Gonna = going to
Wanna = want to
Gotta = (I've)got to
Hafta= have to
Coulda= could have
Shoulda= should have
Wonlda= would have
Musta = must have
Lotsa= a lot of
Sorta = sort of
Kinda= kind of
That's not entirely true, EvanZhang.
When English speakers are talking in a rapid and relaxed way, we naturally drop consonants and run words run together, with the result that what we say sounds like 'gonna' and 'wanna'. When written down, these 'words' are just a shorthand form to suggest the sounds that we make.
Writers of cartoon dialogues and film subtitles sometimes use these shorthand forms to show that the characters is speaking quickly or in a casual way. Writers of popular songs also use them so that the words fit neatly into the music.
English speakers in their daily lives DO NOT usually write these as words, even in informal contexts. It looks lazy and childish to write them. Take a look through the pages of this site. You will see that all the people who use 'gonna' and 'wanna' in their posts are non-native learners of English. They, like you, mistakenly believe that their English will sound more native if they use these forms. But if you look at the posts written by American, British, Irish, Canadian, South African, Australian and NZ members, you will see that we always use the full form - want to, going to and so on. Now do you believe us?
Don't use them. They all sound childish when written. Don't write "u" instead of "you" either. It's rather annoying.
"...natives speakers always use words like gotta/wanna and stuff."
Well, no not really. We all understand what standard, regular English is and we use that as our default when communicating with other native speakers. I don't know if you've realised, but my two examples are distinctly Australian (one is an Australian catchphrase from a commercial) and native speakers would probably pick up on this difference. However, I simply wouldn't use them with native English speakers from other countries because, unless I know those people already, I assume they just won't get my meaning.
Basically, you would never use these slurred forms if you don't know the other person - it would just make you appear ignorant. You really have to give a thought to who will listen to you or read your message.
For example, "I wanna know... " (which is a phrase I often see written by learners but not by native speakers) is not appropriate because the writer is asking a community - and many of these members would also be strangers to a degree - for help in a public forum. So, it's important to take more care with the words you choose.
The "use it with friends and people you know well" rule is not exactly right either. I know many people who, despite being my friends, would just look at me strangely if I started speaking in a sloppy manner. The fact is, you have to pay attention to the other person and see if they actually use the slurred forms. If that person doesn't use them, you really shouldn't use them either when speaking to that person.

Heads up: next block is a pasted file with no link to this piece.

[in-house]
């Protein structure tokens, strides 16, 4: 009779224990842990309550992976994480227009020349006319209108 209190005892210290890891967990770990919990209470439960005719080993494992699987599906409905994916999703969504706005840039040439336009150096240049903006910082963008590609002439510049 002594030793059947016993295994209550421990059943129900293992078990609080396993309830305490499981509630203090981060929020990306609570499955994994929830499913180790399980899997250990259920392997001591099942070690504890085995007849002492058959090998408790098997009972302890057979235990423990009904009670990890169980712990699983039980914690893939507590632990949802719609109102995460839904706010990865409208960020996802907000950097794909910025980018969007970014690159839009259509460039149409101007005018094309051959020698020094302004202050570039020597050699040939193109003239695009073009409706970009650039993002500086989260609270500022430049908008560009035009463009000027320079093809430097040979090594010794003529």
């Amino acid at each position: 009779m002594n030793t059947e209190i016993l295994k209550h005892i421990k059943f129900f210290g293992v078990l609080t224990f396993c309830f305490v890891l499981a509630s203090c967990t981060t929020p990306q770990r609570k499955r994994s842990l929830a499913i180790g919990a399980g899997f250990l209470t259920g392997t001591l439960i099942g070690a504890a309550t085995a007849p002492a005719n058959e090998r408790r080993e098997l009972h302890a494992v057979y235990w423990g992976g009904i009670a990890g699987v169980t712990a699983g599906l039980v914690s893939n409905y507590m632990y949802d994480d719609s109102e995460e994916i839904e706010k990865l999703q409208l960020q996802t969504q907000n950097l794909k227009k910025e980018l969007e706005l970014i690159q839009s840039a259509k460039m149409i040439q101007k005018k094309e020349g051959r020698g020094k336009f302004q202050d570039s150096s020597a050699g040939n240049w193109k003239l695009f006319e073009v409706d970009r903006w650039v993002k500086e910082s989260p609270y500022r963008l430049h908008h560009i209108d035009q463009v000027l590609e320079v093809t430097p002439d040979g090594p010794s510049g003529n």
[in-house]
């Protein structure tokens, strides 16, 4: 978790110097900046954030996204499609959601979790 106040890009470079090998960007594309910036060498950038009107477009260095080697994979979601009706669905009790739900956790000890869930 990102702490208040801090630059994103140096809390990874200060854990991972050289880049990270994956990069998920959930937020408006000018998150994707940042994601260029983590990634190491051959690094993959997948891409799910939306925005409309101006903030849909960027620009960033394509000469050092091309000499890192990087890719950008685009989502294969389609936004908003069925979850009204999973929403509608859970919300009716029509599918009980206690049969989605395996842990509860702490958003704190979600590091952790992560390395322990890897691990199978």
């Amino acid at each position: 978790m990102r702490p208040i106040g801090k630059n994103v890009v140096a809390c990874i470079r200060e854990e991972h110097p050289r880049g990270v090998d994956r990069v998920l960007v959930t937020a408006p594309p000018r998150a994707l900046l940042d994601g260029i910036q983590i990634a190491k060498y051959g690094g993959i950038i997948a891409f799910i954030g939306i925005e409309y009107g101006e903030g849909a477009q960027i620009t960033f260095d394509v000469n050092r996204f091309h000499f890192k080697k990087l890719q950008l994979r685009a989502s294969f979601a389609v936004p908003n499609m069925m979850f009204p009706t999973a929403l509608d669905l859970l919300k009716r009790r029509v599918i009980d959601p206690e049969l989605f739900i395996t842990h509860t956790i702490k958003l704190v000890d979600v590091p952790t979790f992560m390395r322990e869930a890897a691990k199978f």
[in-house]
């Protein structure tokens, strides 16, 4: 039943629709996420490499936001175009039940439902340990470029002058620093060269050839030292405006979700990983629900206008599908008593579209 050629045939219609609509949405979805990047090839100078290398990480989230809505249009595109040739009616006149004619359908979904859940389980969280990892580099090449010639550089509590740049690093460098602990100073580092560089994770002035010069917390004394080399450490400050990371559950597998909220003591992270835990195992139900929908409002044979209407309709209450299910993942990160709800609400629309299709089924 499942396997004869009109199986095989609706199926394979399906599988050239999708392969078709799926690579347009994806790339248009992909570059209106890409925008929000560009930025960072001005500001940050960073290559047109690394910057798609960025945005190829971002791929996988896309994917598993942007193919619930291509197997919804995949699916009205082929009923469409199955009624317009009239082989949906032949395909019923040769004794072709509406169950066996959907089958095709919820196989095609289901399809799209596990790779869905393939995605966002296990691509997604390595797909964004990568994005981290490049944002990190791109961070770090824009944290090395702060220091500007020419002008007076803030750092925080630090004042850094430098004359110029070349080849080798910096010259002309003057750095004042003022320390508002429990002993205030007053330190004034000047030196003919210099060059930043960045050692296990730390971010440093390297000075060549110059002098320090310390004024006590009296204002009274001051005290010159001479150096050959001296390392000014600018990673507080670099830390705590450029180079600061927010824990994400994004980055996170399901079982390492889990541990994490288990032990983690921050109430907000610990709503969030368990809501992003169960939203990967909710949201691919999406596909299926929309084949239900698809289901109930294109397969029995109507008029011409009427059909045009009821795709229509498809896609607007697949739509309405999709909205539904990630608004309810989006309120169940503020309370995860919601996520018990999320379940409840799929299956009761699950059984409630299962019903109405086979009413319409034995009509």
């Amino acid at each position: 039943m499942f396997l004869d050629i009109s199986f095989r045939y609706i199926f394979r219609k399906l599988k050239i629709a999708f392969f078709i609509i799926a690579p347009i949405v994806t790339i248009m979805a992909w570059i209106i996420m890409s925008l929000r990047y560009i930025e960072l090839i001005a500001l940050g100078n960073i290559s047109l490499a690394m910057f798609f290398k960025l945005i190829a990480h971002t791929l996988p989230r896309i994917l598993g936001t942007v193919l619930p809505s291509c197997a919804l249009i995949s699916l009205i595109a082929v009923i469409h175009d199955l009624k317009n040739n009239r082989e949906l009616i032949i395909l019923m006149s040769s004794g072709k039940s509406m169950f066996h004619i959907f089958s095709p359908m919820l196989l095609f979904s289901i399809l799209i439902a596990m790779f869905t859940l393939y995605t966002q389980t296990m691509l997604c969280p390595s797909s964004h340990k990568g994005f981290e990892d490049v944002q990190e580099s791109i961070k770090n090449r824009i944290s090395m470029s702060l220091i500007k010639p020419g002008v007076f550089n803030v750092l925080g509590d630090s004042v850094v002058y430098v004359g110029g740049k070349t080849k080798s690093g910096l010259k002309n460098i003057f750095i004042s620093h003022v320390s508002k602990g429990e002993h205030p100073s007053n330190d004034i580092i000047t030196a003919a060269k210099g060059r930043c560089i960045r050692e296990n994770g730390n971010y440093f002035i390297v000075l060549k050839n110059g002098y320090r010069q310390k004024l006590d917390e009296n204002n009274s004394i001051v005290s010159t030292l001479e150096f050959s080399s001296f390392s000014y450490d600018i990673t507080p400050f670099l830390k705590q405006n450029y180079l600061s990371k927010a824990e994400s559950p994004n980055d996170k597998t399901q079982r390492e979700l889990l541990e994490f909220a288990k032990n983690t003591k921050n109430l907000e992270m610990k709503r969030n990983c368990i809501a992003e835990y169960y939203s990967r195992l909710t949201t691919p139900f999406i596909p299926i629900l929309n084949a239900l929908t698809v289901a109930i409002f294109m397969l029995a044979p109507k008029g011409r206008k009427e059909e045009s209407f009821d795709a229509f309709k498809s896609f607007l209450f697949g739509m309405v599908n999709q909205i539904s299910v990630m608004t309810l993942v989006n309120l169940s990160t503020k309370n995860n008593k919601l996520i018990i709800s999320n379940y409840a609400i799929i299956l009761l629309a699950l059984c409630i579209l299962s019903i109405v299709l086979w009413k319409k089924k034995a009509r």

It helps to know about these words, but if you use them because you think it's "standard" or "real" English, native speakers will just think your English level is very, very low.
Mike is right. Don't use them. We find them really irritating.
The words you mentioned are often said that way but not as often written. The main reason you would want to write these words are to capture accurately someone's pronunciation such as when writing speech for a character in a story.
If you want to use words like these, then that's your choice, but as you can clearly see, some people are easily put off by it. I agree with Mike though that typing "u" instead of "your" or "ur" for "your" or "you're" really gives me the impression you don't care too much about your English so there is a good chance I would not bother mentioning any mistakes I spot.
Another thing which is common, which I ignore (other than to maybe remark on once) is when people always type "i" lowercase and not use punctuation. For me, I wouldn't think that that means you don't care about your English, just that you can't be bothered to type it properly.
If you used any words you mentioned, I wouldn't have a problem with it in terms of treating you seriously. However, the only ones I would ever use myself (other than for giving someone speech) are: "gonna", "wanna" and "kinda". I suggest you just stick with those if you know them well (and more importantly know when to use them) which I don't think you do as you only listed "wanna = want to" but not "want a".
Basically, you would be better off not using any of these words yourself. If you do use them, know them well and don't make it the norm.